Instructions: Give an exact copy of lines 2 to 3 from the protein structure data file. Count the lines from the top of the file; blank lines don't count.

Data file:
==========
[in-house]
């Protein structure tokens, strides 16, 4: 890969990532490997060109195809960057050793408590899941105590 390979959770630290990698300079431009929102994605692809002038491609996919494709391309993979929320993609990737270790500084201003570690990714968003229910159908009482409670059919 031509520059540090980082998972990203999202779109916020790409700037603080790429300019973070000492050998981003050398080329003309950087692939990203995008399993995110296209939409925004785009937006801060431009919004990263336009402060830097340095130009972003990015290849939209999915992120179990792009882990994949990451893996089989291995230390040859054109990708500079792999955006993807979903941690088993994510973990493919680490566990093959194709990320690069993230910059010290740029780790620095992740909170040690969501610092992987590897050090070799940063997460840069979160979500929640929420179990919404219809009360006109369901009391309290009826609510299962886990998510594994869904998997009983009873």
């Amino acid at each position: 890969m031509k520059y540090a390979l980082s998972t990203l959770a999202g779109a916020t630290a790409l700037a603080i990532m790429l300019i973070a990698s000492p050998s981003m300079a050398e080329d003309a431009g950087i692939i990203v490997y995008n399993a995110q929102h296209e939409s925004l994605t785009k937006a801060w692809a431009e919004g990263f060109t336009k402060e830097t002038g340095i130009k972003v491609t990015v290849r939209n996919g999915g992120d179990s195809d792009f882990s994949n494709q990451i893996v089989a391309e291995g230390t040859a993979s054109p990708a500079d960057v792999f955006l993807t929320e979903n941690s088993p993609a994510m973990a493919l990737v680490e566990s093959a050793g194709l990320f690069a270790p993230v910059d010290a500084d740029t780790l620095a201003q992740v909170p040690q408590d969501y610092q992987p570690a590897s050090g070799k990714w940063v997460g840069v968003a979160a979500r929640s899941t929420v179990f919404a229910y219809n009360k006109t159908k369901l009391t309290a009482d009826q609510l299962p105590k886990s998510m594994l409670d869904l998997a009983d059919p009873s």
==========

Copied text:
């Protein structure tokens, strides 16, 4: 890969990532490997060109195809960057050793408590899941105590 390979959770630290990698300079431009929102994605692809002038491609996919494709391309993979929320993609990737270790500084201003570690990714968003229910159908009482409670059919 031509520059540090980082998972990203999202779109916020790409700037603080790429300019973070000492050998981003050398080329003309950087692939990203995008399993995110296209939409925004785009937006801060431009919004990263336009402060830097340095130009972003990015290849939209999915992120179990792009882990994949990451893996089989291995230390040859054109990708500079792999955006993807979903941690088993994510973990493919680490566990093959194709990320690069993230910059010290740029780790620095992740909170040690969501610092992987590897050090070799940063997460840069979160979500929640929420179990919404219809009360006109369901009391309290009826609510299962886990998510594994869904998997009983009873």
């Amino acid at each position: 890969m031509k520059y540090a390979l980082s998972t990203l959770a999202g779109a916020t630290a790409l700037a603080i990532m790429l300019i973070a990698s000492p050998s981003m300079a050398e080329d003309a431009g950087i692939i990203v490997y995008n399993a995110q929102h296209e939409s925004l994605t785009k937006a801060w692809a431009e919004g990263f060109t336009k402060e830097t002038g340095i130009k972003v491609t990015v290849r939209n996919g999915g992120d179990s195809d792009f882990s994949n494709q990451i893996v089989a391309e291995g230390t040859a993979s054109p990708a500079d960057v792999f955006l993807t929320e979903n941690s088993p993609a994510m973990a493919l990737v680490e566990s093959a050793g194709l990320f690069a270790p993230v910059d010290a500084d740029t780790l620095a201003q992740v909170p040690q408590d969501y610092q992987p570690a590897s050090g070799k990714w940063v997460g840069v968003a979160a979500r929640s899941t929420v179990f919404a229910y219809n009360k006109t159908k369901l009391t309290a009482d009826q609510l299962p105590k886990s998510m594994l409670d869904l998997a009983d059919p009873s």